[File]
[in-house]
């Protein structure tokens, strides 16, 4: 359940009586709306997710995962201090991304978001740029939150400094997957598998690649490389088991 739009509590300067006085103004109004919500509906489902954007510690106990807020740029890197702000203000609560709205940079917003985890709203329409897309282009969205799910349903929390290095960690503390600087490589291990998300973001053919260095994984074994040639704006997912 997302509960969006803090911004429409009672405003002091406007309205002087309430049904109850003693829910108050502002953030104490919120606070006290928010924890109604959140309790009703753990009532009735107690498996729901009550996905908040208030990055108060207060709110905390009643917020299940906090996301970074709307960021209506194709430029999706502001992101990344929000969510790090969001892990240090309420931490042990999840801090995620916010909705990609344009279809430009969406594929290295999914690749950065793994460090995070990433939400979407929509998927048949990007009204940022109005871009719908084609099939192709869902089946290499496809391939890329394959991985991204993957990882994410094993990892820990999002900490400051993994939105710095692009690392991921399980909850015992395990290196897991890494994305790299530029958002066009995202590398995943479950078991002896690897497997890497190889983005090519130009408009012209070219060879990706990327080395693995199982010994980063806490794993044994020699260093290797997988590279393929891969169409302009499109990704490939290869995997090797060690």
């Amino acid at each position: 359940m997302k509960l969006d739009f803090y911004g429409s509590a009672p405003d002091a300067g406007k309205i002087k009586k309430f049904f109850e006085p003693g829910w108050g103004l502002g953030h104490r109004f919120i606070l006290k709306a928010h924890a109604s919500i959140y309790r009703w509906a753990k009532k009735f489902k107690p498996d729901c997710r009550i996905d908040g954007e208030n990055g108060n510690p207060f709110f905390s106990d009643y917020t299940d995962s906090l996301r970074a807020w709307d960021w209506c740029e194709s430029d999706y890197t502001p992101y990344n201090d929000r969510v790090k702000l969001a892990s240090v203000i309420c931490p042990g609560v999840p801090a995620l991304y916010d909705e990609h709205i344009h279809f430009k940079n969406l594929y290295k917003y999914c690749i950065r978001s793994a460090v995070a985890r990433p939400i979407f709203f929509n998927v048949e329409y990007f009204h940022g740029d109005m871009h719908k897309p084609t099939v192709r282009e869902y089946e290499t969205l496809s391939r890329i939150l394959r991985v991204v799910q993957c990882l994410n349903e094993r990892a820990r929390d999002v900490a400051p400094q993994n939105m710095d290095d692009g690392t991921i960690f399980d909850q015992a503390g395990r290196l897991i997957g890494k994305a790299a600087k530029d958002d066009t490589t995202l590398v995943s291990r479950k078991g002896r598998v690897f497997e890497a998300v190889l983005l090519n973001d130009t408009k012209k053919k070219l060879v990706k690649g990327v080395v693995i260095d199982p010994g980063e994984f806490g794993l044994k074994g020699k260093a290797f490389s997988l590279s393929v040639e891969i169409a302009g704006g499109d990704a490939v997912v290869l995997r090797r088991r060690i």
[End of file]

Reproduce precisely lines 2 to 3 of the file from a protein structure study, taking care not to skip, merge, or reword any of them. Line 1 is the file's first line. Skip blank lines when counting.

């Protein structure tokens, strides 16, 4: 359940009586709306997710995962201090991304978001740029939150400094997957598998690649490389088991 739009509590300067006085103004109004919500509906489902954007510690106990807020740029890197702000203000609560709205940079917003985890709203329409897309282009969205799910349903929390290095960690503390600087490589291990998300973001053919260095994984074994040639704006997912 997302509960969006803090911004429409009672405003002091406007309205002087309430049904109850003693829910108050502002953030104490919120606070006290928010924890109604959140309790009703753990009532009735107690498996729901009550996905908040208030990055108060207060709110905390009643917020299940906090996301970074709307960021209506194709430029999706502001992101990344929000969510790090969001892990240090309420931490042990999840801090995620916010909705990609344009279809430009969406594929290295999914690749950065793994460090995070990433939400979407929509998927048949990007009204940022109005871009719908084609099939192709869902089946290499496809391939890329394959991985991204993957990882994410094993990892820990999002900490400051993994939105710095692009690392991921399980909850015992395990290196897991890494994305790299530029958002066009995202590398995943479950078991002896690897497997890497190889983005090519130009408009012209070219060879990706990327080395693995199982010994980063806490794993044994020699260093290797997988590279393929891969169409302009499109990704490939290869995997090797060690």
């Amino acid at each position: 359940m997302k509960l969006d739009f803090y911004g429409s509590a009672p405003d002091a300067g406007k309205i002087k009586k309430f049904f109850e006085p003693g829910w108050g103004l502002g953030h104490r109004f919120i606070l006290k709306a928010h924890a109604s919500i959140y309790r009703w509906a753990k009532k009735f489902k107690p498996d729901c997710r009550i996905d908040g954007e208030n990055g108060n510690p207060f709110f905390s106990d009643y917020t299940d995962s906090l996301r970074a807020w709307d960021w209506c740029e194709s430029d999706y890197t502001p992101y990344n201090d929000r969510v790090k702000l969001a892990s240090v203000i309420c931490p042990g609560v999840p801090a995620l991304y916010d909705e990609h709205i344009h279809f430009k940079n969406l594929y290295k917003y999914c690749i950065r978001s793994a460090v995070a985890r990433p939400i979407f709203f929509n998927v048949e329409y990007f009204h940022g740029d109005m871009h719908k897309p084609t099939v192709r282009e869902y089946e290499t969205l496809s391939r890329i939150l394959r991985v991204v799910q993957c990882l994410n349903e094993r990892a820990r929390d999002v900490a400051p400094q993994n939105m710095d290095d692009g690392t991921i960690f399980d909850q015992a503390g395990r290196l897991i997957g890494k994305a790299a600087k530029d958002d066009t490589t995202l590398v995943s291990r479950k078991g002896r598998v690897f497997e890497a998300v190889l983005l090519n973001d130009t408009k012209k053919k070219l060879v990706k690649g990327v080395v693995i260095d199982p010994g980063e994984f806490g794993l044994k074994g020699k260093a290797f490389s997988l590279s393929v040639e891969i169409a302009g704006g499109d990704a490939v997912v290869l995997r090797r088991r060690i």